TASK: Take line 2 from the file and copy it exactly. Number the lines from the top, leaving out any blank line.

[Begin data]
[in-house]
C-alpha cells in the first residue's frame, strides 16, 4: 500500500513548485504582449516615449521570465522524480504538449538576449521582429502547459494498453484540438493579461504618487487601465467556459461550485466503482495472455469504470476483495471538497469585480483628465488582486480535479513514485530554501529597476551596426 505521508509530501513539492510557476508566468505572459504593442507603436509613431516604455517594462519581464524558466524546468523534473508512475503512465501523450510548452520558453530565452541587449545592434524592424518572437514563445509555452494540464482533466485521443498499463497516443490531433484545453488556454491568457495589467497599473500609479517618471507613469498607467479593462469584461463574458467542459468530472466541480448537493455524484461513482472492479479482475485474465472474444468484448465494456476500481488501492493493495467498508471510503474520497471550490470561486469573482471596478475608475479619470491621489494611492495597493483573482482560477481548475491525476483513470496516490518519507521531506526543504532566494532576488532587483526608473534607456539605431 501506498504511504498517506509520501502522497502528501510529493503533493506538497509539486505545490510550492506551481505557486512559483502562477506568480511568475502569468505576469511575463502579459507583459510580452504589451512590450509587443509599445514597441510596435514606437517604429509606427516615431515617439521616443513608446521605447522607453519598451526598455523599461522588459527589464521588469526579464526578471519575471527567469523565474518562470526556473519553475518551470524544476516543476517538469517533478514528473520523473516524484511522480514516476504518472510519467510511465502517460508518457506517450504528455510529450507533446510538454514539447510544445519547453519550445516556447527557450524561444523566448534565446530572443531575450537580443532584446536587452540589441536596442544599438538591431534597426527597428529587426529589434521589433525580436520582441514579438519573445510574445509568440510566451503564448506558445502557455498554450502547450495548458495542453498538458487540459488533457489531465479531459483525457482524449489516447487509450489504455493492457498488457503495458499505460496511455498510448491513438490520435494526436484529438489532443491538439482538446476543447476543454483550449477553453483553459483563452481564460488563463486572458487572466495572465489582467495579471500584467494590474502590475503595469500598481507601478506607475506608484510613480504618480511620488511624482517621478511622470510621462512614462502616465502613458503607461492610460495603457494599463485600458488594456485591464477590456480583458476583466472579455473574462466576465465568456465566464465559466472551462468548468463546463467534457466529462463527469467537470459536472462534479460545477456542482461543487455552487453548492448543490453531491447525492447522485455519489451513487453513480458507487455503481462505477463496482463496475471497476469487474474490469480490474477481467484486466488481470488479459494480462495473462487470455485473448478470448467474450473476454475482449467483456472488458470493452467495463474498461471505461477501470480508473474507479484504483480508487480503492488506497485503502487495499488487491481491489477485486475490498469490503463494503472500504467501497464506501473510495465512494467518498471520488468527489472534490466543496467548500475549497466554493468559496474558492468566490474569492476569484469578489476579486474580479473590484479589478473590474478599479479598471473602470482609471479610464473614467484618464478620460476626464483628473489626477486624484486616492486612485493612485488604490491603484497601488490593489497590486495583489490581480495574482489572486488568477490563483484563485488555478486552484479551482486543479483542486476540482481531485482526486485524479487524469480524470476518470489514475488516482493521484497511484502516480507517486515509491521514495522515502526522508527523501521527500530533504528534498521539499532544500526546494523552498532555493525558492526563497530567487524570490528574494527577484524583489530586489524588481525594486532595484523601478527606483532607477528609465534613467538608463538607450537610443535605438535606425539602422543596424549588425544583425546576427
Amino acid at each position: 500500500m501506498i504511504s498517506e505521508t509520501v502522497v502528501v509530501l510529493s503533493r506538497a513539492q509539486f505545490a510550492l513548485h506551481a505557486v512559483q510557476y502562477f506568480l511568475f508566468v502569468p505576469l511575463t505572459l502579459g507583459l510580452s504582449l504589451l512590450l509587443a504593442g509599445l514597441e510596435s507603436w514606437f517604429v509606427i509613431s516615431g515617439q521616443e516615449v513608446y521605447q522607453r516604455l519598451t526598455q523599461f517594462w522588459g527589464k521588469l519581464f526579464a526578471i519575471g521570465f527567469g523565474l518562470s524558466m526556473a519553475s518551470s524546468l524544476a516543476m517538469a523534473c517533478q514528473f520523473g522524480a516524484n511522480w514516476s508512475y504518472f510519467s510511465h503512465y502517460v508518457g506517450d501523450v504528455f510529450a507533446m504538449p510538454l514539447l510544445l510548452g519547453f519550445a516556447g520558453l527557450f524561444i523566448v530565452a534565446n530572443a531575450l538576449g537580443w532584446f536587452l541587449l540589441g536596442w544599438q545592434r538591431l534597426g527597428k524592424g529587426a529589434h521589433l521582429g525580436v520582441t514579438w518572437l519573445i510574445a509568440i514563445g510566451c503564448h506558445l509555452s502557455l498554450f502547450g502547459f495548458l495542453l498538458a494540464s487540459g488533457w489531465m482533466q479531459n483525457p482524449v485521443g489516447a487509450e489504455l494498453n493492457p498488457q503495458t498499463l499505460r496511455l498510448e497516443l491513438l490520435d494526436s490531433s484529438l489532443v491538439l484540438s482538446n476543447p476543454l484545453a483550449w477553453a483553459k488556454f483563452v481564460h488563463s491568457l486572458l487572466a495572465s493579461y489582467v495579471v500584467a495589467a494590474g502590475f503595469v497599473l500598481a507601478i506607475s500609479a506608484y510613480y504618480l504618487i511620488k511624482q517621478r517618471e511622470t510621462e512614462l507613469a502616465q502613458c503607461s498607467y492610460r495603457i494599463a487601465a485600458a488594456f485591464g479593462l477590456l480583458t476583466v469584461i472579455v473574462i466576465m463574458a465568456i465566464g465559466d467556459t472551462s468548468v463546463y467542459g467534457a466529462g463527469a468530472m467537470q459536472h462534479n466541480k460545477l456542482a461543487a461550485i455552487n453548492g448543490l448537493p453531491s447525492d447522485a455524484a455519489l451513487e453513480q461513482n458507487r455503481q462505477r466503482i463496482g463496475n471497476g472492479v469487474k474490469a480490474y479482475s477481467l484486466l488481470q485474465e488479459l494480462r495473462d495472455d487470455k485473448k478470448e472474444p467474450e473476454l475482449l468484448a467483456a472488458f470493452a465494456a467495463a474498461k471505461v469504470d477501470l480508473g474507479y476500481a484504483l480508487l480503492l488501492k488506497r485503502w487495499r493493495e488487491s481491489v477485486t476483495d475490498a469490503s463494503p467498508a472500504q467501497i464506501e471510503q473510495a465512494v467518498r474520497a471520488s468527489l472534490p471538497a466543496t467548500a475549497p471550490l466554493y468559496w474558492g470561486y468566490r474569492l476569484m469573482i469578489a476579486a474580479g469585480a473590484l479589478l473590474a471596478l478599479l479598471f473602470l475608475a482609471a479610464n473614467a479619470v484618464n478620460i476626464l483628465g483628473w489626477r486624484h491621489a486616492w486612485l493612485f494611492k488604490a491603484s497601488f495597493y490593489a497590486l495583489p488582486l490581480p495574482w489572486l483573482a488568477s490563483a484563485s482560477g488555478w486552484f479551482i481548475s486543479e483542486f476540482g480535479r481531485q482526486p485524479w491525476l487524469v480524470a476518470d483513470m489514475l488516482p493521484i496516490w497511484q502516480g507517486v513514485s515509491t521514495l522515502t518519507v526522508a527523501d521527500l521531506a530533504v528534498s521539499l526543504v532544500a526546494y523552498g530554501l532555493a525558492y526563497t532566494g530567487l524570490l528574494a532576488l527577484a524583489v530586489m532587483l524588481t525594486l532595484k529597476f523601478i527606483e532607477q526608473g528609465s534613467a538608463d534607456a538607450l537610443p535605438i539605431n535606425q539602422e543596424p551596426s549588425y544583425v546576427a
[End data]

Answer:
C-alpha cells in the first residue's frame, strides 16, 4: 500500500513548485504582449516615449521570465522524480504538449538576449521582429502547459494498453484540438493579461504618487487601465467556459461550485466503482495472455469504470476483495471538497469585480483628465488582486480535479513514485530554501529597476551596426 505521508509530501513539492510557476508566468505572459504593442507603436509613431516604455517594462519581464524558466524546468523534473508512475503512465501523450510548452520558453530565452541587449545592434524592424518572437514563445509555452494540464482533466485521443498499463497516443490531433484545453488556454491568457495589467497599473500609479517618471507613469498607467479593462469584461463574458467542459468530472466541480448537493455524484461513482472492479479482475485474465472474444468484448465494456476500481488501492493493495467498508471510503474520497471550490470561486469573482471596478475608475479619470491621489494611492495597493483573482482560477481548475491525476483513470496516490518519507521531506526543504532566494532576488532587483526608473534607456539605431 501506498504511504498517506509520501502522497502528501510529493503533493506538497509539486505545490510550492506551481505557486512559483502562477506568480511568475502569468505576469511575463502579459507583459510580452504589451512590450509587443509599445514597441510596435514606437517604429509606427516615431515617439521616443513608446521605447522607453519598451526598455523599461522588459527589464521588469526579464526578471519575471527567469523565474518562470526556473519553475518551470524544476516543476517538469517533478514528473520523473516524484511522480514516476504518472510519467510511465502517460508518457506517450504528455510529450507533446510538454514539447510544445519547453519550445516556447527557450524561444523566448534565446530572443531575450537580443532584446536587452540589441536596442544599438538591431534597426527597428529587426529589434521589433525580436520582441514579438519573445510574445509568440510566451503564448506558445502557455498554450502547450495548458495542453498538458487540459488533457489531465479531459483525457482524449489516447487509450489504455493492457498488457503495458499505460496511455498510448491513438490520435494526436484529438489532443491538439482538446476543447476543454483550449477553453483553459483563452481564460488563463486572458487572466495572465489582467495579471500584467494590474502590475503595469500598481507601478506607475506608484510613480504618480511620488511624482517621478511622470510621462512614462502616465502613458503607461492610460495603457494599463485600458488594456485591464477590456480583458476583466472579455473574462466576465465568456465566464465559466472551462468548468463546463467534457466529462463527469467537470459536472462534479460545477456542482461543487455552487453548492448543490453531491447525492447522485455519489451513487453513480458507487455503481462505477463496482463496475471497476469487474474490469480490474477481467484486466488481470488479459494480462495473462487470455485473448478470448467474450473476454475482449467483456472488458470493452467495463474498461471505461477501470480508473474507479484504483480508487480503492488506497485503502487495499488487491481491489477485486475490498469490503463494503472500504467501497464506501473510495465512494467518498471520488468527489472534490466543496467548500475549497466554493468559496474558492468566490474569492476569484469578489476579486474580479473590484479589478473590474478599479479598471473602470482609471479610464473614467484618464478620460476626464483628473489626477486624484486616492486612485493612485488604490491603484497601488490593489497590486495583489490581480495574482489572486488568477490563483484563485488555478486552484479551482486543479483542486476540482481531485482526486485524479487524469480524470476518470489514475488516482493521484497511484502516480507517486515509491521514495522515502526522508527523501521527500530533504528534498521539499532544500526546494523552498532555493525558492526563497530567487524570490528574494527577484524583489530586489524588481525594486532595484523601478527606483532607477528609465534613467538608463538607450537610443535605438535606425539602422543596424549588425544583425546576427